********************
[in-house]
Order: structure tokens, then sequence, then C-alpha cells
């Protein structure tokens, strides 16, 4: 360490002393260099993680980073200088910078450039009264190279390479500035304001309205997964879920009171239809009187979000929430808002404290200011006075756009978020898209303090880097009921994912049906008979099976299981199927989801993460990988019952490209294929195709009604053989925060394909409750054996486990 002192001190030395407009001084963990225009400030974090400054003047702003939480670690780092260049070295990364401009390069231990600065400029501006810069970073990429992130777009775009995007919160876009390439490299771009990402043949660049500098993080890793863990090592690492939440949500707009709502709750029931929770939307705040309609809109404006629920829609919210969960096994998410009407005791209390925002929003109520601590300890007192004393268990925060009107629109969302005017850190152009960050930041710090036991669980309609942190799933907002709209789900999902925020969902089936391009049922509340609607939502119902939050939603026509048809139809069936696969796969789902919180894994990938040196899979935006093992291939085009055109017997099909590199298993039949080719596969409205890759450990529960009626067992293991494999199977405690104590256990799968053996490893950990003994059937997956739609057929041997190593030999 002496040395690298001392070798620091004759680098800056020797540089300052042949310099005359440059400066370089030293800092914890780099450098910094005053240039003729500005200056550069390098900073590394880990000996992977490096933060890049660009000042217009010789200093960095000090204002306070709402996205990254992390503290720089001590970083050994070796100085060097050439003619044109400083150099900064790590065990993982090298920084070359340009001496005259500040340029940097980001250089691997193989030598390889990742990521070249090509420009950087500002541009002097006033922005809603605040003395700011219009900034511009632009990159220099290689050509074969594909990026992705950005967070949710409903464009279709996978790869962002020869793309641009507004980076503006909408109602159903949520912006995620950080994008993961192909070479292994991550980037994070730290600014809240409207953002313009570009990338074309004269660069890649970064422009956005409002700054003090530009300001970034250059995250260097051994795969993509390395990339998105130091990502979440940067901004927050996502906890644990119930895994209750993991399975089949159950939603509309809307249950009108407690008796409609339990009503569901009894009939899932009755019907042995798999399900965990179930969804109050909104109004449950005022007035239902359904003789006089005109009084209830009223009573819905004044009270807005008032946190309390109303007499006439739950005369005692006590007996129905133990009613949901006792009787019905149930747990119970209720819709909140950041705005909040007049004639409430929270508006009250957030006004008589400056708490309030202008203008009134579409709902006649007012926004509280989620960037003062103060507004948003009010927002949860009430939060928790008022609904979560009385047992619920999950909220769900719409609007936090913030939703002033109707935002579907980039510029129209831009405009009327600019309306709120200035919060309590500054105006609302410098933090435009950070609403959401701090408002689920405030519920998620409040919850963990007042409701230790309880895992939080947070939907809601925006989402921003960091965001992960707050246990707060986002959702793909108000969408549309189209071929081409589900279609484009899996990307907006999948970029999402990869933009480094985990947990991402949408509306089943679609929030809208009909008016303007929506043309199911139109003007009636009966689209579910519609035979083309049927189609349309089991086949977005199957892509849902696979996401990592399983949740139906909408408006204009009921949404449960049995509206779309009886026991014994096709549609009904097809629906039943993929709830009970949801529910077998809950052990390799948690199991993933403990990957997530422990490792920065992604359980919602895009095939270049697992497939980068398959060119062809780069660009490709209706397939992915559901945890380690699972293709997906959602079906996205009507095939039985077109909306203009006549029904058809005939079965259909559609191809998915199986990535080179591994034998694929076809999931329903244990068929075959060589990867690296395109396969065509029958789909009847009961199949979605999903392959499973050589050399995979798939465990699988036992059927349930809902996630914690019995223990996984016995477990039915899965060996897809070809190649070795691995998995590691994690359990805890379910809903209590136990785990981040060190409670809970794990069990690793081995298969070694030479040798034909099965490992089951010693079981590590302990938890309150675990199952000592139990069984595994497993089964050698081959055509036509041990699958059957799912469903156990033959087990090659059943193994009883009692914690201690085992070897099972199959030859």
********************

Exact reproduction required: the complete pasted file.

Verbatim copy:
[in-house]
Order: structure tokens, then sequence, then C-alpha cells
């Protein structure tokens, strides 16, 4: 360490002393260099993680980073200088910078450039009264190279390479500035304001309205997964879920009171239809009187979000929430808002404290200011006075756009978020898209303090880097009921994912049906008979099976299981199927989801993460990988019952490209294929195709009604053989925060394909409750054996486990 002192001190030395407009001084963990225009400030974090400054003047702003939480670690780092260049070295990364401009390069231990600065400029501006810069970073990429992130777009775009995007919160876009390439490299771009990402043949660049500098993080890793863990090592690492939440949500707009709502709750029931929770939307705040309609809109404006629920829609919210969960096994998410009407005791209390925002929003109520601590300890007192004393268990925060009107629109969302005017850190152009960050930041710090036991669980309609942190799933907002709209789900999902925020969902089936391009049922509340609607939502119902939050939603026509048809139809069936696969796969789902919180894994990938040196899979935006093992291939085009055109017997099909590199298993039949080719596969409205890759450990529960009626067992293991494999199977405690104590256990799968053996490893950990003994059937997956739609057929041997190593030999 002496040395690298001392070798620091004759680098800056020797540089300052042949310099005359440059400066370089030293800092914890780099450098910094005053240039003729500005200056550069390098900073590394880990000996992977490096933060890049660009000042217009010789200093960095000090204002306070709402996205990254992390503290720089001590970083050994070796100085060097050439003619044109400083150099900064790590065990993982090298920084070359340009001496005259500040340029940097980001250089691997193989030598390889990742990521070249090509420009950087500002541009002097006033922005809603605040003395700011219009900034511009632009990159220099290689050509074969594909990026992705950005967070949710409903464009279709996978790869962002020869793309641009507004980076503006909408109602159903949520912006995620950080994008993961192909070479292994991550980037994070730290600014809240409207953002313009570009990338074309004269660069890649970064422009956005409002700054003090530009300001970034250059995250260097051994795969993509390395990339998105130091990502979440940067901004927050996502906890644990119930895994209750993991399975089949159950939603509309809307249950009108407690008796409609339990009503569901009894009939899932009755019907042995798999399900965990179930969804109050909104109004449950005022007035239902359904003789006089005109009084209830009223009573819905004044009270807005008032946190309390109303007499006439739950005369005692006590007996129905133990009613949901006792009787019905149930747990119970209720819709909140950041705005909040007049004639409430929270508006009250957030006004008589400056708490309030202008203008009134579409709902006649007012926004509280989620960037003062103060507004948003009010927002949860009430939060928790008022609904979560009385047992619920999950909220769900719409609007936090913030939703002033109707935002579907980039510029129209831009405009009327600019309306709120200035919060309590500054105006609302410098933090435009950070609403959401701090408002689920405030519920998620409040919850963990007042409701230790309880895992939080947070939907809601925006989402921003960091965001992960707050246990707060986002959702793909108000969408549309189209071929081409589900279609484009899996990307907006999948970029999402990869933009480094985990947990991402949408509306089943679609929030809208009909008016303007929506043309199911139109003007009636009966689209579910519609035979083309049927189609349309089991086949977005199957892509849902696979996401990592399983949740139906909408408006204009009921949404449960049995509206779309009886026991014994096709549609009904097809629906039943993929709830009970949801529910077998809950052990390799948690199991993933403990990957997530422990490792920065992604359980919602895009095939270049697992497939980068398959060119062809780069660009490709209706397939992915559901945890380690699972293709997906959602079906996205009507095939039985077109909306203009006549029904058809005939079965259909559609191809998915199986990535080179591994034998694929076809999931329903244990068929075959060589990867690296395109396969065509029958789909009847009961199949979605999903392959499973050589050399995979798939465990699988036992059927349930809902996630914690019995223990996984016995477990039915899965060996897809070809190649070795691995998995590691994690359990805890379910809903209590136990785990981040060190409670809970794990069990690793081995298969070694030479040798034909099965490992089951010693079981590590302990938890309150675990199952000592139990069984595994497993089964050698081959055509036509041990699958059957799912469903156990033959087990090659059943193994009883009692914690201690085992070897099972199959030859």